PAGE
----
Enrobed in scarlet lacquer and gilt, The Savoy's Red Lift caused a sensation when the luxury London hotel opened in 1889. The "ascending room", as it was dubbed by the property's owner, Richard D'Oyly Carte, took a full seven minutes to rise from the ground floor to the fifth, the lift operator poised to wave smelling salts under the noses of passengers who found the adventure a little too dizzying.
For The Savoy's porter Guccio Gucci, there would have been plenty of time while conveying luggage to discreetly contemplate the sheen on a full-grain leather valise; the fine stitching on an attaché case; the manoeuvrability of a monogrammed trunk. Inspired, the young man duly returned to Florence, where, shortly after, he started his own luxury leather goods brand - Gucci. You may have heard of it?
With a backstory like this, it would take a heart of ice not to feel joy over the fact that the Italian fashion house, which celebrated its centenary last year, and London's doyenne of high-end hospitality have got into bed together, forging a creative collaboration that pays homage to their shared history. The partnership has seen new collection reveals, additional design features, exclusive guest and client experiences and, in its most sumptuous iteration to date, a complete takeover of The Savoy's flagship Royal Suite, transforming the space into an eclectic, contemporary and wildly romantic reflection of the Gucci world.
Even the most jaded of A-listers couldn't fail to feel a quickening of the pulse on entering the palatial suite, which runs the length of the hotel's fifth floor and features covetable furnishings and objets d'art from the Gucci Décor collection - all purchasable. The airy, high-ceilinged sitting room is home to a built-in bar with a Gucci-themed cocktail list (and bar staff on speed-dial). There's a six-person dining room, where, against a crisp white linen tablecloth, a unique projection of Gucci Flora designs brings an air of Italian summer villa to afternoon tea. Then, beyond a regal, wood-panelled dressing room with four cedar-lined wardrobes, there's the elegant bedroom, the pièce de résistance of which is a four-poster bed complete with handmade Savoir mattress, each individual spring wound with cashmere. That should be enough to ensure the beauty sleep of even the princess of The Princess and the Pea fame, but in case not, soporific guided meditation sessions and reactive lighting can be accessed via the TV.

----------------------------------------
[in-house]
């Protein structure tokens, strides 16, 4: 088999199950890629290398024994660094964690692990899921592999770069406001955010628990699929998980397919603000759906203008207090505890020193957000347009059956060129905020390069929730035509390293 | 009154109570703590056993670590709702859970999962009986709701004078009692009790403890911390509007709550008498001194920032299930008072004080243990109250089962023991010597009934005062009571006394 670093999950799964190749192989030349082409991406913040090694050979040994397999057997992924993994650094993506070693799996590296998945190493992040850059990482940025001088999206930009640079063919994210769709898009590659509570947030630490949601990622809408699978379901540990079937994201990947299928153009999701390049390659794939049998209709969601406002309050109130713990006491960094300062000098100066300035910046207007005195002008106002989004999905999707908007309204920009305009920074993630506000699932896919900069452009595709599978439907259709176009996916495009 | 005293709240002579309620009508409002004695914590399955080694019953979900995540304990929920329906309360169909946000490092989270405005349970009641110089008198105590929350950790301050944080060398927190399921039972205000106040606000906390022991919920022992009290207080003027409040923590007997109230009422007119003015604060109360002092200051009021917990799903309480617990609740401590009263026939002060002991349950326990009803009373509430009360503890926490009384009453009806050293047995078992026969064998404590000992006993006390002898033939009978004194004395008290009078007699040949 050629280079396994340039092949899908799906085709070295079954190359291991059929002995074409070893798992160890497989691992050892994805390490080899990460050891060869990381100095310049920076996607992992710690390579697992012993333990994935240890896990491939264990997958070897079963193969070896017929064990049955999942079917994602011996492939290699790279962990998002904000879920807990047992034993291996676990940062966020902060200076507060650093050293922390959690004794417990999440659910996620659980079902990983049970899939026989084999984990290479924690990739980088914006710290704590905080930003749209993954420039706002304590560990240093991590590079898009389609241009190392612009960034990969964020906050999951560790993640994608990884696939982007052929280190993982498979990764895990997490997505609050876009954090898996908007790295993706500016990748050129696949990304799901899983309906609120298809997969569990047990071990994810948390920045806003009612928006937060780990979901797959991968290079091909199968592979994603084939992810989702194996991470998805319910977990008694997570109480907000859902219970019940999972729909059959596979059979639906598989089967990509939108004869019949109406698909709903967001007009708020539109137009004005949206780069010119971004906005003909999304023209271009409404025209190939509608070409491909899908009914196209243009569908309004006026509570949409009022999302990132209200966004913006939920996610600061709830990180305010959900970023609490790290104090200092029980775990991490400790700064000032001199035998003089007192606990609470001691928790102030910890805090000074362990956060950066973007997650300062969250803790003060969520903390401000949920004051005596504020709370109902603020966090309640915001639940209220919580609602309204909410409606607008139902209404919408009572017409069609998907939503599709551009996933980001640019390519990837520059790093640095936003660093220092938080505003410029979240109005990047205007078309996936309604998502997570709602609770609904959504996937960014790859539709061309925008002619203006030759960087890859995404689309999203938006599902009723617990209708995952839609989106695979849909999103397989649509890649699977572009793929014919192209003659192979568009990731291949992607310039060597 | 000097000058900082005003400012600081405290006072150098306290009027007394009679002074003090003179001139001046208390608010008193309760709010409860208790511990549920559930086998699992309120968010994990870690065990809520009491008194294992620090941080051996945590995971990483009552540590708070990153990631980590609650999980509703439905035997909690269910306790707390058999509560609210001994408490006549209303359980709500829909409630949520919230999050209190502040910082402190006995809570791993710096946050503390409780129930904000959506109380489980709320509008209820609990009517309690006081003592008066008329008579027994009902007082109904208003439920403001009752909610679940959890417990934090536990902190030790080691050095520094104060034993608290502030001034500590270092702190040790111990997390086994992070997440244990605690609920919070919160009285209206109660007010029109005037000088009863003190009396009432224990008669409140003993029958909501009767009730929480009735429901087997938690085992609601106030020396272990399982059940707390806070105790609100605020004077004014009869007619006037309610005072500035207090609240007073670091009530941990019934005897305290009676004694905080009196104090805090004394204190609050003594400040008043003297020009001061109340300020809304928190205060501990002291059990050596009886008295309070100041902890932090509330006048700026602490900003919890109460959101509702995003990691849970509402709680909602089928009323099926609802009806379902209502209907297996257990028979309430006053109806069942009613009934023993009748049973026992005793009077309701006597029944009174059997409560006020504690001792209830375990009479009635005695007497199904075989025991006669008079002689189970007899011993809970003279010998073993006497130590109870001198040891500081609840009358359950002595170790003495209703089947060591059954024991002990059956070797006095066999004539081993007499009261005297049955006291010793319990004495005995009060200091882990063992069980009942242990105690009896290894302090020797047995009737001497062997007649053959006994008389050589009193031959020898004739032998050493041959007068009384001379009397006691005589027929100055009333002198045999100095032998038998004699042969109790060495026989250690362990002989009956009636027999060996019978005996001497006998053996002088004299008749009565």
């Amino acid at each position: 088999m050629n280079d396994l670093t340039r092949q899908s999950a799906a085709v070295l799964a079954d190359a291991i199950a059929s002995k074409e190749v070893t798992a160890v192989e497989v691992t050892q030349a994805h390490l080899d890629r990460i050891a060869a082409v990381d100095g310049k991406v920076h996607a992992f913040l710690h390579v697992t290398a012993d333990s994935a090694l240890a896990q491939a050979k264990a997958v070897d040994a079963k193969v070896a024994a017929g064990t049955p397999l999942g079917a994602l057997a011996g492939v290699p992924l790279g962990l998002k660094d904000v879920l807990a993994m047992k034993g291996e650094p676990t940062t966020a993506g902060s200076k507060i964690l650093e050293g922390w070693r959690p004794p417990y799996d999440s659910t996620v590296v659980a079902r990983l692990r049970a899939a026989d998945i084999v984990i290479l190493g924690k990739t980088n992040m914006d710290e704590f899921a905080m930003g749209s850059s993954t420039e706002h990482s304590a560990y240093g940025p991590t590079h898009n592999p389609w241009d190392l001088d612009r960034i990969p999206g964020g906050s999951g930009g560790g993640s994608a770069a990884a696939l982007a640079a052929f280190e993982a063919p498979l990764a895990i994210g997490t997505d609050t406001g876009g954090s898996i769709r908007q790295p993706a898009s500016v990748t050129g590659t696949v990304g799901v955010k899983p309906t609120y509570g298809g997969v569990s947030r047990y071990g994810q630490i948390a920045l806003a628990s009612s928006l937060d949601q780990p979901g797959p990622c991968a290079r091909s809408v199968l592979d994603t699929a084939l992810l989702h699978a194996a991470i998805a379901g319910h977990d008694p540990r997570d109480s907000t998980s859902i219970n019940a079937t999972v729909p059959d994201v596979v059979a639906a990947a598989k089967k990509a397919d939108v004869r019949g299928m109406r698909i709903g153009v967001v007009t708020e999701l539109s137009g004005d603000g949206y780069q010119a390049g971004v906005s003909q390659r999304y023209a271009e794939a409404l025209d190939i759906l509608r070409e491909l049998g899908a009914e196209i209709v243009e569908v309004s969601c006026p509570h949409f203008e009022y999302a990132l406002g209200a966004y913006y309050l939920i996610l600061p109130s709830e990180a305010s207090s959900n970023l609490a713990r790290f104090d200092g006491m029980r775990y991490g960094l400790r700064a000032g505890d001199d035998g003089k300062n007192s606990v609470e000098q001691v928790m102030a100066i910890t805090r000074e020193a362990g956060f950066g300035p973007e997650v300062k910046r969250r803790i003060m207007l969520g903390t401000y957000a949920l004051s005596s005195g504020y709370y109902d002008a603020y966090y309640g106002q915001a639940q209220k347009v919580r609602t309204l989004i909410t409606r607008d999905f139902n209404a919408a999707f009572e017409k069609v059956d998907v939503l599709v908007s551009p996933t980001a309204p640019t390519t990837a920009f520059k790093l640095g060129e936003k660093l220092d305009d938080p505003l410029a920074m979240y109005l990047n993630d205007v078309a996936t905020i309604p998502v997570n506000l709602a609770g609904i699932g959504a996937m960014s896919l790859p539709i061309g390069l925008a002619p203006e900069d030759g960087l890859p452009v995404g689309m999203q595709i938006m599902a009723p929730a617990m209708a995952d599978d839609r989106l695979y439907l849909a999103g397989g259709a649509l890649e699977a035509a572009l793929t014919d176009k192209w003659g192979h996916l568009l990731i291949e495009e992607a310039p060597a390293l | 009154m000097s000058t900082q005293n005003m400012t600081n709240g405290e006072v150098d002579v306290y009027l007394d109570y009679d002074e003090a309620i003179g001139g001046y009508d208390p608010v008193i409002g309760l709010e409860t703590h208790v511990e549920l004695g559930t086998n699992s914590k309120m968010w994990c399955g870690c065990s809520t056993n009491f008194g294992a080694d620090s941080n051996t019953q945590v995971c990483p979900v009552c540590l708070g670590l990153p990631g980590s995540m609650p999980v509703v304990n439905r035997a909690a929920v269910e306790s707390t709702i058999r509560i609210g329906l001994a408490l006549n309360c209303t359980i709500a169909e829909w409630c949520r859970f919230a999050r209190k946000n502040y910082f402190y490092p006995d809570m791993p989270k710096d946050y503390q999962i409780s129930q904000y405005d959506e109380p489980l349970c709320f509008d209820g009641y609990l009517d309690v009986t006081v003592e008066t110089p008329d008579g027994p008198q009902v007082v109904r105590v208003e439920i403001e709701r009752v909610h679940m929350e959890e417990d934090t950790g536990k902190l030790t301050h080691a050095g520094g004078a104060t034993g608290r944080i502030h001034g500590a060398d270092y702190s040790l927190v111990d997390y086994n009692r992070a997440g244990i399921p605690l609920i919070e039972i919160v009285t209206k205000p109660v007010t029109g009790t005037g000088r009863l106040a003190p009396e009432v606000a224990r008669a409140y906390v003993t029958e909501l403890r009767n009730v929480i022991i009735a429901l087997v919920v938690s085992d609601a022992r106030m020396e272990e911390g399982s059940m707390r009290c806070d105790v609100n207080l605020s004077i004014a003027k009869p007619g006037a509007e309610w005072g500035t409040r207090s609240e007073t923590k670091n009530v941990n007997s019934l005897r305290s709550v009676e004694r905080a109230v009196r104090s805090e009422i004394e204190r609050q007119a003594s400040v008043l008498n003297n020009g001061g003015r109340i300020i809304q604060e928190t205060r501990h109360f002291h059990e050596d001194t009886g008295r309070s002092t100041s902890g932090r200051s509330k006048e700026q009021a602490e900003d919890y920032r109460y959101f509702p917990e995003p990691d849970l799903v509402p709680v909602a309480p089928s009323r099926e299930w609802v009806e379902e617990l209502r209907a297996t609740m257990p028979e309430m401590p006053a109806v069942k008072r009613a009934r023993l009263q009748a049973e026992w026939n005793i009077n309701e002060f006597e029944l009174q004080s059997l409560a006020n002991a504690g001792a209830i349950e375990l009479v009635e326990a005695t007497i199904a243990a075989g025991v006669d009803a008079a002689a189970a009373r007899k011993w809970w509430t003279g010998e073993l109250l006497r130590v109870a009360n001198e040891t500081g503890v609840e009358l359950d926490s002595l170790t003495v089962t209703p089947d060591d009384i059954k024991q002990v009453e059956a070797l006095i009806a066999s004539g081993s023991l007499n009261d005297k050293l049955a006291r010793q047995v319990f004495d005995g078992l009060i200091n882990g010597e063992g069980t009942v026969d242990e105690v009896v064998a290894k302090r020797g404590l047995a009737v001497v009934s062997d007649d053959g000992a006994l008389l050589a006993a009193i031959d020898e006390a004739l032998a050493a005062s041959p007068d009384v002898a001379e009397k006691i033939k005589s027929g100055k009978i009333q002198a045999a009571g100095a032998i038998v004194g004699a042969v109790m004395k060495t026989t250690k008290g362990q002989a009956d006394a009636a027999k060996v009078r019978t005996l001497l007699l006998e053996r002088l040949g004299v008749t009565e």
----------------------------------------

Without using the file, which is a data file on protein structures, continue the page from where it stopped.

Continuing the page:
Throughout, floor-to-ceiling windows frame the same Thames views that Claude Monet enjoyed during his regular stays at The Savoy - it was right here, on the fifth floor, that the great impressionist painted his famous renditions of Waterloo and Charing Cross bridges.
Not in the mood for painting? Leave the doors of the main bathroom - a vision in green marble - open, and drink in those same views from the tub, the warm air fragrant with curated aromatherapy oils, your bath having been drawn for you, naturally, by your personal butler.
Wes Anderson would surely smile to see the colourful exuberance Alessandro Michele has brought to Gucci since he became its creative director in 2015. Showcased in this heritage setting, it includes: a decadent melée of bubblegum-pink Gucci candles and bon bon dishes; tasselled cushions; Gucci perfume bottles; bold, botanical-print wallpapers; and the odd priceless work of art. There's a playfulness to it all that befits The Savoy's risqué past, this being the place where, in 1956, Marilyn Monroe created a scandal by wearing a dress that exposed her midriff - unheard of at the time - and in 1896, the Duchesse de Clermont-Tonnerre became the first woman to ever smoke in public, right at her dinner table.
And now, with the arrival of the recently unveiled Gucci Valigeria boutique, it is no longer necessary to even step outside of The Savoy when the urge strikes to run your hand along butter-soft leather totes, test-drive handsome trolleys or try on luxe monogrammed duffle bags for size.
Weaving together the artisanal craftsmanship and idiosyncratic panache that the fashion house has become synonymous with, the Gucci Savoy collection of luggage and accessories graces an ephemeral space on the hotel's illustrious ground floor. Pop in after breakfast, pre-aperitivo at the jet-black-and-gold Beaufort Bar or legendary American Bar, or en route to the impromptu cocktail party you're throwing in your suite on the fifth floor. Whenever you go, the collection is sure to inspire your next travels - just as the jet-set luggage once inspired a young Italian bellhop, new in town.